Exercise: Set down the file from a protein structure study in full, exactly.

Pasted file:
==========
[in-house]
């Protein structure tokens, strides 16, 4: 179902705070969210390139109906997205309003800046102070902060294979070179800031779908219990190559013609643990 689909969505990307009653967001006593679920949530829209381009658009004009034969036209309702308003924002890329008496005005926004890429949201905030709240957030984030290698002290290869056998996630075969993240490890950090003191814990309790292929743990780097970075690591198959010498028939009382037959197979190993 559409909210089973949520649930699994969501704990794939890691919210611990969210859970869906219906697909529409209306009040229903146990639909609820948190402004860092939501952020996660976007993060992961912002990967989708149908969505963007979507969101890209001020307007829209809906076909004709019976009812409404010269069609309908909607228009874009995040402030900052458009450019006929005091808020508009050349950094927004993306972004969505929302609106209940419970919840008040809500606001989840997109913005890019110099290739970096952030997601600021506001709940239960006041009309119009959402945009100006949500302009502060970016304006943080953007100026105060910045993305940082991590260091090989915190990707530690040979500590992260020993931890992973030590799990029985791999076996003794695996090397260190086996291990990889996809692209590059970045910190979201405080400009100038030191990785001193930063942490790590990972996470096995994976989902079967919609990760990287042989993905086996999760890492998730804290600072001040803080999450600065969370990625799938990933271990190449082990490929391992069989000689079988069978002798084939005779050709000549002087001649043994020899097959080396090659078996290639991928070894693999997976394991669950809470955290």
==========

[in-house]
């Protein structure tokens, strides 16, 4: 179902705070969210390139109906997205309003800046102070902060294979070179800031779908219990190559013609643990 689909969505990307009653967001006593679920949530829209381009658009004009034969036209309702308003924002890329008496005005926004890429949201905030709240957030984030290698002290290869056998996630075969993240490890950090003191814990309790292929743990780097970075690591198959010498028939009382037959197979190993 559409909210089973949520649930699994969501704990794939890691919210611990969210859970869906219906697909529409209306009040229903146990639909609820948190402004860092939501952020996660976007993060992961912002990967989708149908969505963007979507969101890209001020307007829209809906076909004709019976009812409404010269069609309908909607228009874009995040402030900052458009450019006929005091808020508009050349950094927004993306972004969505929302609106209940419970919840008040809500606001989840997109913005890019110099290739970096952030997601600021506001709940239960006041009309119009959402945009100006949500302009502060970016304006943080953007100026105060910045993305940082991590260091090989915190990707530690040979500590992260020993931890992973030590799990029985791999076996003794695996090397260190086996291990990889996809692209590059970045910190979201405080400009100038030191990785001193930063942490790590990972996470096995994976989902079967919609990760990287042989993905086996999760890492998730804290600072001040803080999450600065969370990625799938990933271990190449082990490929391992069989000689079988069978002798084939005779050709000549002087001649043994020899097959080396090659078996290639991928070894693999997976394991669950809470955290």